# Math2111: Chapter 5: Integral theorems. Section 1: Divergence theorem

In this blog entry you can find lecture notes for Math2111, several variable calculus. See also the table of contents for this course. This blog entry printed to pdf is available here.

The divergence theorem is a generalisation of Green’s theorem (or more precisely of Green’s theorem in normal form). This theorem states that the flux of a vector field out of a closed surface equals to the integral of the divergence of that vector field over the volume enclosed by the surface (recall that Green’s theorem states that the flux out of a simple closed curve equals to the integral of the divergence over the region enclosed by the curve).

Gauss’ Divergence theorem
Let ${}S \subset \mathbb{R}^3$ be a closed smooth surface and let $\boldsymbol{F}:\mathbb{R}^3\to\mathbb{R}^3$ be continuously differentiable. Let ${}T$ be the region enclosed by ${}S$. Then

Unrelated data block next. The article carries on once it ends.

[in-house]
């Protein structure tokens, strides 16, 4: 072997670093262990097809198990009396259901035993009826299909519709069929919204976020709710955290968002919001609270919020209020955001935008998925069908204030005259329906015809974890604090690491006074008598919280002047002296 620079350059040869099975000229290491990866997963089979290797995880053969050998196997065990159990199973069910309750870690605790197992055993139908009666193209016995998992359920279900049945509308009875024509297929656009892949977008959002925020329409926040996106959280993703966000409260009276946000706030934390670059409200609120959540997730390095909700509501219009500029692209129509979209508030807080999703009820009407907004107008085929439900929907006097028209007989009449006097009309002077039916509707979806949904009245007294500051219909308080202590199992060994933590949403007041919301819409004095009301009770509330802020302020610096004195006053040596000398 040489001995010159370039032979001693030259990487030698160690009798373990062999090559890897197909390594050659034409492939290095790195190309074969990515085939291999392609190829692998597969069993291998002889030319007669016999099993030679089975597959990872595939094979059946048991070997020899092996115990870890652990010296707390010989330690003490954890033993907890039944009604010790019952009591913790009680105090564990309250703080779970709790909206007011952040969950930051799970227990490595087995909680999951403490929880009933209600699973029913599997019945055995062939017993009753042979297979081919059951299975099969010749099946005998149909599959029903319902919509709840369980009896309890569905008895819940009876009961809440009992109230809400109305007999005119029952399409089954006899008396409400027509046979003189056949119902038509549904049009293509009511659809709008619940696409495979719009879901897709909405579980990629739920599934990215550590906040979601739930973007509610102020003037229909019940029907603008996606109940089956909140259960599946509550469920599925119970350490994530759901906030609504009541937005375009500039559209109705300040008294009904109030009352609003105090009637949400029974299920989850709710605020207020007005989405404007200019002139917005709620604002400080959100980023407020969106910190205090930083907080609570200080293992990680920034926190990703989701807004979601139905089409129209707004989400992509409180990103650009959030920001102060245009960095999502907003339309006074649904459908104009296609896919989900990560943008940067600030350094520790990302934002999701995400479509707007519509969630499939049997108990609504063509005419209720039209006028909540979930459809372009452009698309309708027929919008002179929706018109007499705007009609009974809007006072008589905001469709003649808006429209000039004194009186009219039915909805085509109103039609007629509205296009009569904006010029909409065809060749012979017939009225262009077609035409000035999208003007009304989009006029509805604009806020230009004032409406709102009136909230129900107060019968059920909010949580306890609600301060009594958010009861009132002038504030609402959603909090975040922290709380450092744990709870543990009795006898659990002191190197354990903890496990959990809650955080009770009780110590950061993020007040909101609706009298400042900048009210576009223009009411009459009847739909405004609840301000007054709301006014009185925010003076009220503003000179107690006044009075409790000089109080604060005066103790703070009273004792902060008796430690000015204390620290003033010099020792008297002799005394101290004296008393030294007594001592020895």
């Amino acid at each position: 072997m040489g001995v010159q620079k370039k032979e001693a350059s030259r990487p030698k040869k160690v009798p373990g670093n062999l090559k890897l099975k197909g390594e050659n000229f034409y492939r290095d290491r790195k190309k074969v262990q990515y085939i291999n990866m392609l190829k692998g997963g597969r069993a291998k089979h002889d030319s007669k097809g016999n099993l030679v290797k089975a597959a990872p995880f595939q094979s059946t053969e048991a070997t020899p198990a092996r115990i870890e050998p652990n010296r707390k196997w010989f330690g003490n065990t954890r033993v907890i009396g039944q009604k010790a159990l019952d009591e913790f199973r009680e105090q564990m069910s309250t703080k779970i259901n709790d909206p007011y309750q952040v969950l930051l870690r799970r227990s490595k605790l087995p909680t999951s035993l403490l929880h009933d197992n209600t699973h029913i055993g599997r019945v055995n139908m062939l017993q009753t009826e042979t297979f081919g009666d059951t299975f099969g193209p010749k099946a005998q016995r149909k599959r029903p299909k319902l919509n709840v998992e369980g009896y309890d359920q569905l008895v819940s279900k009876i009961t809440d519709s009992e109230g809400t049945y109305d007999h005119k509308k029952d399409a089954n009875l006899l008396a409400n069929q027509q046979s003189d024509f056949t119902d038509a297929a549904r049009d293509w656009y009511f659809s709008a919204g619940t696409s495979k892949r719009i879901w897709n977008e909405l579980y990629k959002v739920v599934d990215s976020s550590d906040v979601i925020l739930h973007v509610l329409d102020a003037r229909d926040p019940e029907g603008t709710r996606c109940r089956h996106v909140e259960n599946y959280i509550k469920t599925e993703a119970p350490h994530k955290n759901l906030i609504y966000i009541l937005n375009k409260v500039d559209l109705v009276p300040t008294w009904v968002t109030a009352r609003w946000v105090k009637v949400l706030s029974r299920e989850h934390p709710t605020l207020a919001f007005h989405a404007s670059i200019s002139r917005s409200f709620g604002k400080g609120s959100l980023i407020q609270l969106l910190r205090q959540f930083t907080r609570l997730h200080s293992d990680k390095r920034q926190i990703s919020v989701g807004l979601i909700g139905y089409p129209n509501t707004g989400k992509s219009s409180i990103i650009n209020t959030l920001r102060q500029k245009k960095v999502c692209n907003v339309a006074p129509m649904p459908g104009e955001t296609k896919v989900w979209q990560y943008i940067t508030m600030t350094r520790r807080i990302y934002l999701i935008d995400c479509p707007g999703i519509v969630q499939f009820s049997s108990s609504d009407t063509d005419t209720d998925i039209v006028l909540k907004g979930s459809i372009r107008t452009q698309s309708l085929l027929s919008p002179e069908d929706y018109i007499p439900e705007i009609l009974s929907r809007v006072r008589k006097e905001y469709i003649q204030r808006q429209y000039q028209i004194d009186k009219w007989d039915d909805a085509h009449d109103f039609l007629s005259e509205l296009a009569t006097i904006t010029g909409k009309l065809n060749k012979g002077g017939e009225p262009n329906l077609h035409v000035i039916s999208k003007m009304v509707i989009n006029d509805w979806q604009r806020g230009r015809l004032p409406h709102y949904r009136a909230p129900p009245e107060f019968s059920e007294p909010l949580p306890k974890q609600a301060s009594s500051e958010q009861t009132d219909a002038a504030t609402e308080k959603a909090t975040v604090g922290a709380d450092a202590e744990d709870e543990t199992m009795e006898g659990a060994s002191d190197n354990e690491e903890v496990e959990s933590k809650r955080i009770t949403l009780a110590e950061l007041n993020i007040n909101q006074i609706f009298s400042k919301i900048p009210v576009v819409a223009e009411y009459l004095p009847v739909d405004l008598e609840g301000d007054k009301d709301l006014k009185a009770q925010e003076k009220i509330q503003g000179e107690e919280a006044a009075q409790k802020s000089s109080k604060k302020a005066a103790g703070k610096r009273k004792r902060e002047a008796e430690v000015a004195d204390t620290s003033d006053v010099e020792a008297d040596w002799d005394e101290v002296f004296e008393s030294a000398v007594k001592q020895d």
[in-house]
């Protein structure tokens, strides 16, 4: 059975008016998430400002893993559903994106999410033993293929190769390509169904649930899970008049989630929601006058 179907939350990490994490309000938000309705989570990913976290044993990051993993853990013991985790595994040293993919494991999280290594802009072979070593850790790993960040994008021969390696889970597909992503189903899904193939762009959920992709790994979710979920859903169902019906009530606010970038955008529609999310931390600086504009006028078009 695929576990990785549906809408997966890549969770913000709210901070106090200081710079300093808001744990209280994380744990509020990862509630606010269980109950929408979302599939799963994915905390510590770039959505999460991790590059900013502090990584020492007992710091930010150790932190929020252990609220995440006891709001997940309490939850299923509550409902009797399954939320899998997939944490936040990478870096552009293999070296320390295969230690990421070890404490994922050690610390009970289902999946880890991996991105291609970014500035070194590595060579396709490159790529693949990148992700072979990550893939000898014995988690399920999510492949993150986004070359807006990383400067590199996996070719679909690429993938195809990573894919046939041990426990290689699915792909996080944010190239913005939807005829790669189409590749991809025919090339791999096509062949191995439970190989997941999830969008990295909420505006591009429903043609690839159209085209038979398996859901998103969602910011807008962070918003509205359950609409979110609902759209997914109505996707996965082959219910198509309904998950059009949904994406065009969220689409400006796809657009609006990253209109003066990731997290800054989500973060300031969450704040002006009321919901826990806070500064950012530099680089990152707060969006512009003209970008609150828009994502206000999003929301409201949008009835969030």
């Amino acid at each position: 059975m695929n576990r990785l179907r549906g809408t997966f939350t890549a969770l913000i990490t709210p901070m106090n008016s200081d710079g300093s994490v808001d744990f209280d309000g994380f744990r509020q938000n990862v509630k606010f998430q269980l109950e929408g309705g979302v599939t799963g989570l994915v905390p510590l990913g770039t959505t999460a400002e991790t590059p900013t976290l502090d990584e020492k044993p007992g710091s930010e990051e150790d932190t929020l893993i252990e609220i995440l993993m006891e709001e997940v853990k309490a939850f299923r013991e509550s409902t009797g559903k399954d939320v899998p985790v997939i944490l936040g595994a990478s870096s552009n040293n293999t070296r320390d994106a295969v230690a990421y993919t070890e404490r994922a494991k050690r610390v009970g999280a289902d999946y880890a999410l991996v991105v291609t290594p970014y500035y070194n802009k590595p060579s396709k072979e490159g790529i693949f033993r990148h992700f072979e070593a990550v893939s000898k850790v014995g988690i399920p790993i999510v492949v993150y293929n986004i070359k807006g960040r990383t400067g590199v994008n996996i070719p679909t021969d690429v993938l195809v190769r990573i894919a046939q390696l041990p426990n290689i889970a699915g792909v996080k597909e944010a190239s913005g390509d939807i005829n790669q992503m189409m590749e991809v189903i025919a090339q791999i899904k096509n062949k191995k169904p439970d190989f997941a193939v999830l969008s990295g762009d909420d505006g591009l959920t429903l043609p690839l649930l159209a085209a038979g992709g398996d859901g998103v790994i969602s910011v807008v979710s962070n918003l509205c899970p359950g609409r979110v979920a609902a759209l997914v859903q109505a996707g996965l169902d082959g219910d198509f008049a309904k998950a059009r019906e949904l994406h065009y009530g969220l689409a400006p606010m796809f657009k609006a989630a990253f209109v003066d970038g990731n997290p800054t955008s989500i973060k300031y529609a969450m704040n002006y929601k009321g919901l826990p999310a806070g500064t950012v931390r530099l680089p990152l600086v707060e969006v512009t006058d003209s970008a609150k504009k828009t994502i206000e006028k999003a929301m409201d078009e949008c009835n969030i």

$\displaystyle \iiint_T (\nabla \cdot \boldsymbol{F}) \,\mathrm{d} V = \iint_S \boldsymbol{F}\cdot \mathrm{d} \boldsymbol{\mathcal{S}},$

where the surface is oriented such that the normal vector points outward.

Example
Find the flux of the vector field $\boldsymbol{F}(x,y,z)= -y \widehat{\boldsymbol{i}} + x \widehat{\boldsymbol{j}} + z \widehat{\boldsymbol{k}}$ out of the cylinder $x^2+y^2\le 1$ and $0\le z \le 1.$
$\Box$

Example
Evaluate $\iint_S \boldsymbol{F}\cdot\mathrm{d} \boldsymbol{\mathcal{S}}$ where $\boldsymbol{F}(x,y,z)= xy \widehat{\boldsymbol{i}} + (z+\mathrm{e}^{\cos xz}) \widehat{\boldsymbol{j}} + \sin x \mathrm{e}^y \widehat{\boldsymbol{k}}$ and ${}S$ is the surface of the region ${}T$ bounded by $z=1-x^2$ and the planes $z=0,$ $y=0$ and $y+z=2.$
$\Box$